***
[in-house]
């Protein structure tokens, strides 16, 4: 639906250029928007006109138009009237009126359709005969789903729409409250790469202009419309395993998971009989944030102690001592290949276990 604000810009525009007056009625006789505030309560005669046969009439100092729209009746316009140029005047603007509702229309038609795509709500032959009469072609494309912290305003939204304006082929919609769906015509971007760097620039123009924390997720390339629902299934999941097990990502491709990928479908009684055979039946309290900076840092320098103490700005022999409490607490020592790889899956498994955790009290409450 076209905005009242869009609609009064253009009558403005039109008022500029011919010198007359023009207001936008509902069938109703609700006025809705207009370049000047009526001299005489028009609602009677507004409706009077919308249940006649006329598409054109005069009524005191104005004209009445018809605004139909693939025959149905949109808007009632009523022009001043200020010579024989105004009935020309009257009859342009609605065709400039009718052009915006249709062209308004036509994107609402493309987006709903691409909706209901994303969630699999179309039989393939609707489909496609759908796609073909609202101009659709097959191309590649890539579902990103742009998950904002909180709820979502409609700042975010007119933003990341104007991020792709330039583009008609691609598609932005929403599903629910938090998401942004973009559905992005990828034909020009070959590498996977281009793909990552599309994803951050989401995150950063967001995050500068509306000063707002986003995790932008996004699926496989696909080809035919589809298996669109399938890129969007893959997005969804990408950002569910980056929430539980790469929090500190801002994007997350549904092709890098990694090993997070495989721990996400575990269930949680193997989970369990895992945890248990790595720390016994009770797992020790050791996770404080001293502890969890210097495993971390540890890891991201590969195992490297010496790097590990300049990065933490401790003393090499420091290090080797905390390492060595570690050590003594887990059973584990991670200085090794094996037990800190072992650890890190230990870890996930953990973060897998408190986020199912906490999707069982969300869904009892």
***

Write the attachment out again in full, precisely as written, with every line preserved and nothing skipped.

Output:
[in-house]
């Protein structure tokens, strides 16, 4: 639906250029928007006109138009009237009126359709005969789903729409409250790469202009419309395993998971009989944030102690001592290949276990 604000810009525009007056009625006789505030309560005669046969009439100092729209009746316009140029005047603007509702229309038609795509709500032959009469072609494309912290305003939204304006082929919609769906015509971007760097620039123009924390997720390339629902299934999941097990990502491709990928479908009684055979039946309290900076840092320098103490700005022999409490607490020592790889899956498994955790009290409450 076209905005009242869009609609009064253009009558403005039109008022500029011919010198007359023009207001936008509902069938109703609700006025809705207009370049000047009526001299005489028009609602009677507004409706009077919308249940006649006329598409054109005069009524005191104005004209009445018809605004139909693939025959149905949109808007009632009523022009001043200020010579024989105004009935020309009257009859342009609605065709400039009718052009915006249709062209308004036509994107609402493309987006709903691409909706209901994303969630699999179309039989393939609707489909496609759908796609073909609202101009659709097959191309590649890539579902990103742009998950904002909180709820979502409609700042975010007119933003990341104007991020792709330039583009008609691609598609932005929403599903629910938090998401942004973009559905992005990828034909020009070959590498996977281009793909990552599309994803951050989401995150950063967001995050500068509306000063707002986003995790932008996004699926496989696909080809035919589809298996669109399938890129969007893959997005969804990408950002569910980056929430539980790469929090500190801002994007997350549904092709890098990694090993997070495989721990996400575990269930949680193997989970369990895992945890248990790595720390016994009770797992020790050791996770404080001293502890969890210097495993971390540890890891991201590969195992490297010496790097590990300049990065933490401790003393090499420091290090080797905390390492060595570690050590003594887990059973584990991670200085090794094996037990800190072992650890890190230990870890996930953990973060897998408190986020199912906490999707069982969300869904009892």